Hub 100 includes the above-mentioned gear mechanism 36, which is includes two engaged gears attached to the upper ends of caliper legs 4 and 5, which are pivotally connected to a gear housing 10, within gear housing 10. An annular cap retaining ring 12 is rigidly attached to and disposed around the periphery of the upper portion of gear housing 10. The plane of retaining ring 12 is perpendicular to bisection axis 9. An O ring 11 is disposed in a groove (not shown), the plane of which is parallel to the plane of cap retaining ring 12.
Hub 100 includes a cylindrical battery housing 13 into which a switch mechanism 16 having outer threads 30 is threaded. Switch mechanism 16 includes a suitable switch control element 17, which can be a rotary device or a depressible switch button or the like.
As shown in FIG. 2, when legs 4 and 5 are in a “closed” configuration, i.e., have been moved close to each other so that both are parallel to bisection axis 9, then a protective cylindrical cap 20 can be slid over O ring 11 and abutted against the lower edge of annular cap retaining ring 12. A suitable pocket clip 14 can be attached to the lower end of protective cap 20 as shown in FIG. 2, wherein reference numeral 1A designates the illuminated caliper instrument 1 with protective cap 20 in place. If desired, pocket clip 14 can instead be provided at the upper end of protective cap 20 as indicated by dotted lines 14A.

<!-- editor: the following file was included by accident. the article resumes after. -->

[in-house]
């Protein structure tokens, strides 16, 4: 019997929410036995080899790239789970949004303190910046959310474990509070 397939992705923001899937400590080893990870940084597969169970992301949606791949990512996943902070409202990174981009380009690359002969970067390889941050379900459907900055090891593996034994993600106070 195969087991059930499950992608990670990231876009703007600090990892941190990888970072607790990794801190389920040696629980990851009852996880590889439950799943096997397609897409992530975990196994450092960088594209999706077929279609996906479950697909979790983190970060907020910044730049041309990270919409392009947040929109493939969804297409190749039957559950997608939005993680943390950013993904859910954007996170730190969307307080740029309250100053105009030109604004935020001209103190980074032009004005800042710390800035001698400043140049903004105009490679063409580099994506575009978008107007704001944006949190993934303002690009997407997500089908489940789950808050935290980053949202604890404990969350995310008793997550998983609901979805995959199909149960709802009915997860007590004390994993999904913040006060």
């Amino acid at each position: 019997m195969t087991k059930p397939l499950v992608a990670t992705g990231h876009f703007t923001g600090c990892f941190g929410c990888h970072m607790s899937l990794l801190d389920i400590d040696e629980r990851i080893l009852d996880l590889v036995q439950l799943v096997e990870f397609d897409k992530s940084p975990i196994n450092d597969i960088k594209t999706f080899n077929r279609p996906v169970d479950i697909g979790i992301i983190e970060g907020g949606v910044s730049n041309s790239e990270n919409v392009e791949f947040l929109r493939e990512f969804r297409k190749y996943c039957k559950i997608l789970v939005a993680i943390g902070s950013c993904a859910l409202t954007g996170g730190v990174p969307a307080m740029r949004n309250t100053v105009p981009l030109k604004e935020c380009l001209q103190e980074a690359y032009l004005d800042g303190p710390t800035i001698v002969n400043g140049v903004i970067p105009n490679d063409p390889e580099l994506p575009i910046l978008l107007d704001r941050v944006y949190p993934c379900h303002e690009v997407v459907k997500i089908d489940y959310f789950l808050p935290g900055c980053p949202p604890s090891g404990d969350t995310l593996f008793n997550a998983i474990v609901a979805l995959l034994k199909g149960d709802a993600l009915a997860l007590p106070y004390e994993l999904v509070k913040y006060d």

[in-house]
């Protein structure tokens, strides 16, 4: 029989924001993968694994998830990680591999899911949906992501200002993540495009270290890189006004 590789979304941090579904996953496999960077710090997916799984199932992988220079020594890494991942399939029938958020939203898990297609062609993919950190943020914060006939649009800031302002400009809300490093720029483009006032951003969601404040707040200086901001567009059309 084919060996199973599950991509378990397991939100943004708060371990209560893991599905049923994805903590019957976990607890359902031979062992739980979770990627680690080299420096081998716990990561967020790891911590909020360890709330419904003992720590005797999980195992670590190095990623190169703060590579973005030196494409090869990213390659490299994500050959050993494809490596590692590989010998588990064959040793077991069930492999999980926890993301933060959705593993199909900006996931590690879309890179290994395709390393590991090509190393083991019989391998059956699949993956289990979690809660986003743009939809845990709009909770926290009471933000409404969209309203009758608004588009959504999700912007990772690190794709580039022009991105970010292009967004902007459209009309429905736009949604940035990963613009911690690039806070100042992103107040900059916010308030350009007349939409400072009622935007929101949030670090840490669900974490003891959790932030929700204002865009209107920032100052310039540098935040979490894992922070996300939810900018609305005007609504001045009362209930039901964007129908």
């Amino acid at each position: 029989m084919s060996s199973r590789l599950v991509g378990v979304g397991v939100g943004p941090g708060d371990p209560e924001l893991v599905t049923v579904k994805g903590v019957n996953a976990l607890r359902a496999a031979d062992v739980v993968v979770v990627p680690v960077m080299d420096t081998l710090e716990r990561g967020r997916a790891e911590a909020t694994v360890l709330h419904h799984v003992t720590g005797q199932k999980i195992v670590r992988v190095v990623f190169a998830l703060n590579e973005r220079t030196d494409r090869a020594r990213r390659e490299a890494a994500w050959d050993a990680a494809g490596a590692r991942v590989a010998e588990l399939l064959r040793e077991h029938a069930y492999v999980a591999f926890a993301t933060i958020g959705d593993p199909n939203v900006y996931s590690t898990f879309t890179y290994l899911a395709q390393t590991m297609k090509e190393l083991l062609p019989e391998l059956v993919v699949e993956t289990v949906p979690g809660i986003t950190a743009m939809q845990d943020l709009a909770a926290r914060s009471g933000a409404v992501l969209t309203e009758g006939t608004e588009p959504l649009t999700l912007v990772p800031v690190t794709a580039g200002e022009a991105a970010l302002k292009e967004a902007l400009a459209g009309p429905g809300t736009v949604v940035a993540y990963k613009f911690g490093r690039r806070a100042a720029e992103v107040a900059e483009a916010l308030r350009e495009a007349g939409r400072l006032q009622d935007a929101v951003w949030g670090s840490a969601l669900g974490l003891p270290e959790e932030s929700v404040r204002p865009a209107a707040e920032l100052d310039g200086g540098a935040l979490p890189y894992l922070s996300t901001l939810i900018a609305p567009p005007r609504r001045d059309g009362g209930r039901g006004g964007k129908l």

Referring to FIGS. 1 and 3, a first light emitting diode 22 and a second light emitting diode 23 are powered by the battery 32 (FIG. 5) retained in battery housing 13 when switch mechanism 16 is actuated or turned on. Battery 32 can be a suitable, readily available hearing aid type of battery or button-type battery.
First light emitting diode 22 is installed at the bottom portion of gear housing 10 adjacent to the left side of legs 4 and 5 as shown in FIGS. 1 and 3, so that the optical axis of light emitting diode 22 is generally oriented in a direction indicated by arrow 25, so as to adequately illuminate a portion of a document or other surface (not shown) to be contacted by the tip of needle 6 when legs 4 and 5 are spread fairly far apart. Similarly, second light emitting diode 23 is installed on the right side of legs 4 and 5 as shown in FIG. 3, so that the optical axis of light emitting diode 23 is generally oriented in a direction indicated by arrow 26, so as to adequately illuminate a portion of the document or surface to be contacted by the tip of needle 7 when legs 4 and 5 are spread fairly far apart.
Light emitting diodes 22 and 23 can be, for example, red light emitting diodes or green light emitting diodes of recent high-intensity design. In recent years, low-power light emitting diodes of sufficiently high intensity to illuminate a document for reading purposes have become available. Such light emitting diodes are available in both red and green colors, which are less likely to interfere with the night vision of a person such as a paramedic, navigator, aviator astronomer, or the like who is working in darkness or in low ambient light conditions and is depending on his/her “night vision” to accomplish his/her work.